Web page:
One gift that I finally got to crack open this summer was my copy of the Complete Calvin and Hobbes. And I just finished it.
It's done. I've looked at every panel, every sequence, every extra piece of artwork. That's all there is. There is no more.
You know the feeling. You love the book, or the book series, and you turn the last page, and you're done. That's it. There is no more.
It's the same for Beatles fans and Tolkein enthusiasts. It's why J. K. Rowling will never have a moment's peace even as fans shell out money for recreations of Harry Potter's ear wax, and why there will always be a cottage industry in writing "new" Sherlock Holmes and James Bond stories. We don't want to get to the end.
We humans love to mask the finite nature of earthly life. We talk about things that "always" happen as if they don't have a limit. But there are limits. I can't talk about what I always did on the first day of school because in the end, as a teacher, I only had thirty-nine first days of school. Thirty-nine. Not that many really, but that's all there is now.
Schools exist in an oddly exaggerated time bubble. I often joked about the lifespan of a new policy idea, whether it was a grading scale or a special carpet for prom:
1st year: It's a radical new idea.
2nd year: It's that new thing we did last year.
3rd year: Oh, we always do this.
4th year: It's an inviolable tradition!
By February, our students talk about our classes like they've been going on forever. We were strange and new in the fall; now we're as familiar as the coffee stain on Grandma's couch.
But teachers grapple with the finite all the time. There are 180 student days in the school year. In Pennsylvania, that may actually mean 178 days; if you are a high school teacher, that's less than an hour with each class on each of those days. That's it. Every thing that gets added costs part of that time. And every hour lost is gone forever; this is not like a private sector office job where you can end a meeting with, "Well, we'll get back that tomorrow." In school, fairly quickly, you reach the moment where there is no tomorrow. That's all there is. There is no more.
This is undoubtedly part of why schools tend to be conservative institutions. Every new thing, every added thing, costs us part of our finite resources. It is the question that staff asks (or wants to ask but is afraid to) every time a new initiative is proposed-- "This is great, Sir. What do you want me to stop teaching to make room for it?"
There's a moment in the fourth Indiana Jones movie where a character says to Jones, "We've reached the point where life stops giving us things and starts taking things away from us." (It's striking for me because Jones in that film is supposed to be fifty-eight-- three years younger than I am. Oh, so old!) Teaching can get to feel like that. Well, not the teaching itself. For most of my career I worked hard at finding ways to do more and more with the resources I had; for the last decade it felt more like I was trying to keep doing as much as I used to with fewer and fewer resources. Every test, every practice test, every new initiative add-on just meant my teaching year had gotten shorter.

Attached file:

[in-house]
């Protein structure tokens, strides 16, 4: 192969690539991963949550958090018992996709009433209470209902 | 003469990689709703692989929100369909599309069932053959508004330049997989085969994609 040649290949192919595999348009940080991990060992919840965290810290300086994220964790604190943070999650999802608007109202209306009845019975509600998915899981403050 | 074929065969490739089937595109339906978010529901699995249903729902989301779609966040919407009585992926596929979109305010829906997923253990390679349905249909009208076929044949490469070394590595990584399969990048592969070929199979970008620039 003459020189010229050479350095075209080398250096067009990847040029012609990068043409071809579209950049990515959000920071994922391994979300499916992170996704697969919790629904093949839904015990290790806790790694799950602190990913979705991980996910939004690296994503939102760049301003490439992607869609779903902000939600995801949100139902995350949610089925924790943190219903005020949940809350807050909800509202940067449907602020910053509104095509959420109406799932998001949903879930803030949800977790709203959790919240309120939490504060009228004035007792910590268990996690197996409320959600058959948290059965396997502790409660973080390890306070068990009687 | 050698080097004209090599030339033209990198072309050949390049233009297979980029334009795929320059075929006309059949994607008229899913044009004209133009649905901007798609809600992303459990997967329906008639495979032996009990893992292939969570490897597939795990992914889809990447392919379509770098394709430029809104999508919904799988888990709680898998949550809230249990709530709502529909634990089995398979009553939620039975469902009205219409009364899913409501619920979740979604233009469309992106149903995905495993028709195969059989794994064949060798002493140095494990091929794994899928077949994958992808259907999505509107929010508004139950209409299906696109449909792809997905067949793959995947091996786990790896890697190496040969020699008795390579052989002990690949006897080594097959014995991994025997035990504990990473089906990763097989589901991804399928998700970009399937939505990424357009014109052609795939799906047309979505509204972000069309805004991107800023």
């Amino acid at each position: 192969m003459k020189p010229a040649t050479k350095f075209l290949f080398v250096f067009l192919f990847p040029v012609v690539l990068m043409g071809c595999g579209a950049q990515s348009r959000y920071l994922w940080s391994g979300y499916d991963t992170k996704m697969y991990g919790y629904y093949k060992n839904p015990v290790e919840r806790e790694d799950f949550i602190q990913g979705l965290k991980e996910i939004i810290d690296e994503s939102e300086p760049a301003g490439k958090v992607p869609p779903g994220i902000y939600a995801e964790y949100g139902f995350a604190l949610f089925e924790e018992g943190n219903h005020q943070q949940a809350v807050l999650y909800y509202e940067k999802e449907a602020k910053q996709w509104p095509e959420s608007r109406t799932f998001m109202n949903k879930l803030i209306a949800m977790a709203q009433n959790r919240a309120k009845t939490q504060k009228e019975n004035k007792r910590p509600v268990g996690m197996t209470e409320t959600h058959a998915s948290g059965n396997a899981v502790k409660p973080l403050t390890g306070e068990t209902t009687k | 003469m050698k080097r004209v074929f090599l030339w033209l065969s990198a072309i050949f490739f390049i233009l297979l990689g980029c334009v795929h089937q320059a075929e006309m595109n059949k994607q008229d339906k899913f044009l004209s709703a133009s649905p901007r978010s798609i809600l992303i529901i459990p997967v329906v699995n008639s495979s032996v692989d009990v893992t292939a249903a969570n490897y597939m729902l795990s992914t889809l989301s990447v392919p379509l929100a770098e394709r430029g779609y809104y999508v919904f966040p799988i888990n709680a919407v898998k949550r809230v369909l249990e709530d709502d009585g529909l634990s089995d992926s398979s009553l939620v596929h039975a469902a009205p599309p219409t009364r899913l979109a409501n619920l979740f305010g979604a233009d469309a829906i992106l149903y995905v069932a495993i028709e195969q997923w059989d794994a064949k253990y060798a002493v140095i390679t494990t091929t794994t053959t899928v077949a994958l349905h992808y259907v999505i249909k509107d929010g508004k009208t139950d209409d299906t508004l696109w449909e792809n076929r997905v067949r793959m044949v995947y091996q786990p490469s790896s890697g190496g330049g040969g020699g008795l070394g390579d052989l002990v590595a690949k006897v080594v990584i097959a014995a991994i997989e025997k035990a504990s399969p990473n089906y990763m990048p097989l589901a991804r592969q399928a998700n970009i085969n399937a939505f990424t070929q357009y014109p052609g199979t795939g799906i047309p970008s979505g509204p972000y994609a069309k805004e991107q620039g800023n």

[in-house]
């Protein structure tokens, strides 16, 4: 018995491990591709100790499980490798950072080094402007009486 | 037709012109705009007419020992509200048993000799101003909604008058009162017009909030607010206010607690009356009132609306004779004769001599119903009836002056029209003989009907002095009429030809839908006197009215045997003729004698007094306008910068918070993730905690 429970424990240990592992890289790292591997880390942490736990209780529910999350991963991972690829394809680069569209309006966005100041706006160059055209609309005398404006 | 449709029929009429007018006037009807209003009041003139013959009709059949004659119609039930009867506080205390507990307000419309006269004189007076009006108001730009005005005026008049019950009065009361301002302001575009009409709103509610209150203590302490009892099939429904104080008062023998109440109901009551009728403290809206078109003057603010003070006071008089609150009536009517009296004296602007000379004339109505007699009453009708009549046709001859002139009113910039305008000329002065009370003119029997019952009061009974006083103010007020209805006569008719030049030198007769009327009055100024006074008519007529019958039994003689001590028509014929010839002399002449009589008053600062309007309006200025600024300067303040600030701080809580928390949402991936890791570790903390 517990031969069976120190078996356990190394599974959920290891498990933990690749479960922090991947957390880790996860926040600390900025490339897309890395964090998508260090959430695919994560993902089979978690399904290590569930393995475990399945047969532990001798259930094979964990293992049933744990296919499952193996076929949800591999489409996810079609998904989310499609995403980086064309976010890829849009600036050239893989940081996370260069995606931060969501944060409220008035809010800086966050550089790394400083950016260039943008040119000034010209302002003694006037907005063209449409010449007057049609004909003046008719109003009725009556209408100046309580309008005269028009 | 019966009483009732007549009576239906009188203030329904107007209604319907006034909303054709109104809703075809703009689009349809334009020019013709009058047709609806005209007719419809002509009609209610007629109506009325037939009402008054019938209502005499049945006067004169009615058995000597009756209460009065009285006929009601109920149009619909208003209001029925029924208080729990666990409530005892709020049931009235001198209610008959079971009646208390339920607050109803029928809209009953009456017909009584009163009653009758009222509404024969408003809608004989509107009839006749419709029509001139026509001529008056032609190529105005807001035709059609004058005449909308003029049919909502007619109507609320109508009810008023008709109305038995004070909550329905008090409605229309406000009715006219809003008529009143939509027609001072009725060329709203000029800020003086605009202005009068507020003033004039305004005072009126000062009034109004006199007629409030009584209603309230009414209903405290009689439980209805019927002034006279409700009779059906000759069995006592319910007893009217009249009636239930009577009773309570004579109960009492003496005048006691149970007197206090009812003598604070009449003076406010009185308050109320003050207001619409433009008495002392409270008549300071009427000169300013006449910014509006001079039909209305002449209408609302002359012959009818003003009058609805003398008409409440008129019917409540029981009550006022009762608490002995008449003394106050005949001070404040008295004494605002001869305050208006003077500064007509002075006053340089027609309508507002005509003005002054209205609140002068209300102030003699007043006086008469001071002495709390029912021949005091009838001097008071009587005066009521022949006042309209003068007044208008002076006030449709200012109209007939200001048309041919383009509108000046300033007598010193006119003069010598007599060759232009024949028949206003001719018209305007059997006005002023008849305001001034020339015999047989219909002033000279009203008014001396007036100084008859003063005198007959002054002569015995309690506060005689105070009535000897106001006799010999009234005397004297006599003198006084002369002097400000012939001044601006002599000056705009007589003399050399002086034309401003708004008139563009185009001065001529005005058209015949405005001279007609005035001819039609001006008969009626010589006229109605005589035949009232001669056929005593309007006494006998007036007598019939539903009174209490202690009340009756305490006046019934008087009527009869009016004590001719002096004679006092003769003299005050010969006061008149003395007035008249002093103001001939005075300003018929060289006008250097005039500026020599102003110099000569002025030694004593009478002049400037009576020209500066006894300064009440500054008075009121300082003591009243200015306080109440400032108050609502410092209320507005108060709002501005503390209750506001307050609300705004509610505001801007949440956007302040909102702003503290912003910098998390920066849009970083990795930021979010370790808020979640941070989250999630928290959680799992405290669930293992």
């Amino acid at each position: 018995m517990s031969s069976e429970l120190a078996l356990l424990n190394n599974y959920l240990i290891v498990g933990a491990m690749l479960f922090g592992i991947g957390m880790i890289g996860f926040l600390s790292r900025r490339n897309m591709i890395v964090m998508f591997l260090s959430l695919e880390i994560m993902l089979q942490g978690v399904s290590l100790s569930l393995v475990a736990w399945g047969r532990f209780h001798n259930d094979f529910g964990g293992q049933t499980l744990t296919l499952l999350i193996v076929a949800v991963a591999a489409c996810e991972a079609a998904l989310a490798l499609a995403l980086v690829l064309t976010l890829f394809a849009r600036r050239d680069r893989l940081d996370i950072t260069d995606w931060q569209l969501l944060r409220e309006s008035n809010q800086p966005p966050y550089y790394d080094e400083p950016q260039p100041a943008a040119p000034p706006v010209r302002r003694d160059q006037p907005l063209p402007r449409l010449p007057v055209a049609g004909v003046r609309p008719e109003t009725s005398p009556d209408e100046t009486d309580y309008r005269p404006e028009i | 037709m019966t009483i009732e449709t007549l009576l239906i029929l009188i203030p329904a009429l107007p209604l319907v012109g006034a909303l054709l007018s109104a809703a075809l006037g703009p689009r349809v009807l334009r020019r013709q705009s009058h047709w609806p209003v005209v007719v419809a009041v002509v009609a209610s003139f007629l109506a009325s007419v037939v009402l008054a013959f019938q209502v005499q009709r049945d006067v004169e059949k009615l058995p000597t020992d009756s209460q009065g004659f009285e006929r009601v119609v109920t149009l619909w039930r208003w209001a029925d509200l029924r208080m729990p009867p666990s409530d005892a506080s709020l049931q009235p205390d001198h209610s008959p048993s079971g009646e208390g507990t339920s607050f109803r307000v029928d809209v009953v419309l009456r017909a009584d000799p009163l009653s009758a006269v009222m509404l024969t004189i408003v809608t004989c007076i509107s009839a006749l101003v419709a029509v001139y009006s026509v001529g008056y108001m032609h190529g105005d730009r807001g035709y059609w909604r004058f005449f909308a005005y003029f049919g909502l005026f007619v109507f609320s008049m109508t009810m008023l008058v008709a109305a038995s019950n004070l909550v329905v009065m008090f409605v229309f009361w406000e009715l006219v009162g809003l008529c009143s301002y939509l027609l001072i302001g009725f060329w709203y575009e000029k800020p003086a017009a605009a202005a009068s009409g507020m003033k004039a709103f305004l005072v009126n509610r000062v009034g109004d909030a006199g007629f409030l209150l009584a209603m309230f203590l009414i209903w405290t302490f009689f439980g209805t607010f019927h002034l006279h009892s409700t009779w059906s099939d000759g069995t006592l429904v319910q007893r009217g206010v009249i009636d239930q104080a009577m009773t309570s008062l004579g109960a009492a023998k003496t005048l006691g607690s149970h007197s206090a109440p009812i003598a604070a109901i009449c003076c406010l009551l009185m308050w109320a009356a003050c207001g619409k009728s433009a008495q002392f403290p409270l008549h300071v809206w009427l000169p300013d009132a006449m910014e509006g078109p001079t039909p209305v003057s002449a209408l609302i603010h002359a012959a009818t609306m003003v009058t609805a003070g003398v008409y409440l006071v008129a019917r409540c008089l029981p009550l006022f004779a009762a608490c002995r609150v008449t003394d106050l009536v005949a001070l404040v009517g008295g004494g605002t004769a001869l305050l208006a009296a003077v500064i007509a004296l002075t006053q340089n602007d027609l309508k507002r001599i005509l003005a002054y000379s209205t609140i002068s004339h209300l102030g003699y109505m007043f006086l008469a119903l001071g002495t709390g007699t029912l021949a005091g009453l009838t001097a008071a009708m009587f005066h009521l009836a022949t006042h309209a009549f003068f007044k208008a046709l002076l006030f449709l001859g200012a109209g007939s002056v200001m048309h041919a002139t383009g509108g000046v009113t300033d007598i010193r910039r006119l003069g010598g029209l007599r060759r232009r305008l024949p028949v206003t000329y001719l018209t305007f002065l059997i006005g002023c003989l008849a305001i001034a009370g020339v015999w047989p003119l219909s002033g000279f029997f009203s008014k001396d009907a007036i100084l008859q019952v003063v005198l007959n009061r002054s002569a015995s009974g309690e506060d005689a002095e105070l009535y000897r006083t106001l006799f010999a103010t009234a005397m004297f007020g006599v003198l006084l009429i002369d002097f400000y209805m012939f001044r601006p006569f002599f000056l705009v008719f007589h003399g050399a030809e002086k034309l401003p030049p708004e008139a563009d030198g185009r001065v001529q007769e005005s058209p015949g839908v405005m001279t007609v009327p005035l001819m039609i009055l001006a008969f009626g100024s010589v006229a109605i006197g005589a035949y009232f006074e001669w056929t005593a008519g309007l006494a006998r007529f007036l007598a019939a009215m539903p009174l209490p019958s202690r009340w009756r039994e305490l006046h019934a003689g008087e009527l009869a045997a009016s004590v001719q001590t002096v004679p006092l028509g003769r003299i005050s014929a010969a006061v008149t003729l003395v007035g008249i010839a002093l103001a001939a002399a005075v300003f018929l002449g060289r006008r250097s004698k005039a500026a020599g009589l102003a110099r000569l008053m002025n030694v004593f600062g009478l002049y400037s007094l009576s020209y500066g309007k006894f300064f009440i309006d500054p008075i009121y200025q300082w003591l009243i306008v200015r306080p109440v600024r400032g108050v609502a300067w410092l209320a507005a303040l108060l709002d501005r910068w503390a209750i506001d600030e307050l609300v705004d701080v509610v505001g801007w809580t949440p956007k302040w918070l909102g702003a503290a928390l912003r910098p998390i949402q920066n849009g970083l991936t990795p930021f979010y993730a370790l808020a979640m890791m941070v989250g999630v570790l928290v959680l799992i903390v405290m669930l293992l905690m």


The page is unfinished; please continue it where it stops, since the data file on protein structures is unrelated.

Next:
It's good for us to bump up against the finite limits of existence. It reminds us to make good use of every class period, every day. From my current vantage point, I can say this to younger teachers-- it may feel like you'll do this forever, but you won't. You'll have only so many first days, last days, 133rd days, only so many years, only so many different students. A teacher's body of work is finite, just like any other artist's.
Don't wait. Don't save it for later. Don't imagine you have forever to work things out. Don't panic-- but don't postpone, either.
The end of Calvin and Hobbes is a lovely gracious note, particularly for a feature in which a child has remained six years old for ten years, suggesting that the story, filled with possibilities, will continue long after we've stopped reading about it. That's a gentle way to let us down, but the fact is, that time is over. Even if the story continues elsewhere, in it, Calvin will age and live through every year of his life only once and then, yes, eventually he will grow old and die.
Things end. That's normal and it says something about us a earthly creatures that the statement generally prompts a bit of a pang. It needn't. In the classroom, in our professional lives, in our personal lives, we should feed the impulse to say yes, to grow, most of all to help others and not, as Simon Stimson bitterly observes in Our Town, "to spend and waste time as though you had a million years." In each other we find a million different living stories, any one of which could turn a final page tomorrow. We can do better. We should do better.
In life, we never know how much time is left. In school, generally, we know exactly how much is left-- and it's never enough. If teachers seem touchy about giving up some of it, it's because they can see the calendar and hear the clocking ticking down the minutes until we have to say that's all there is. There isn't any more.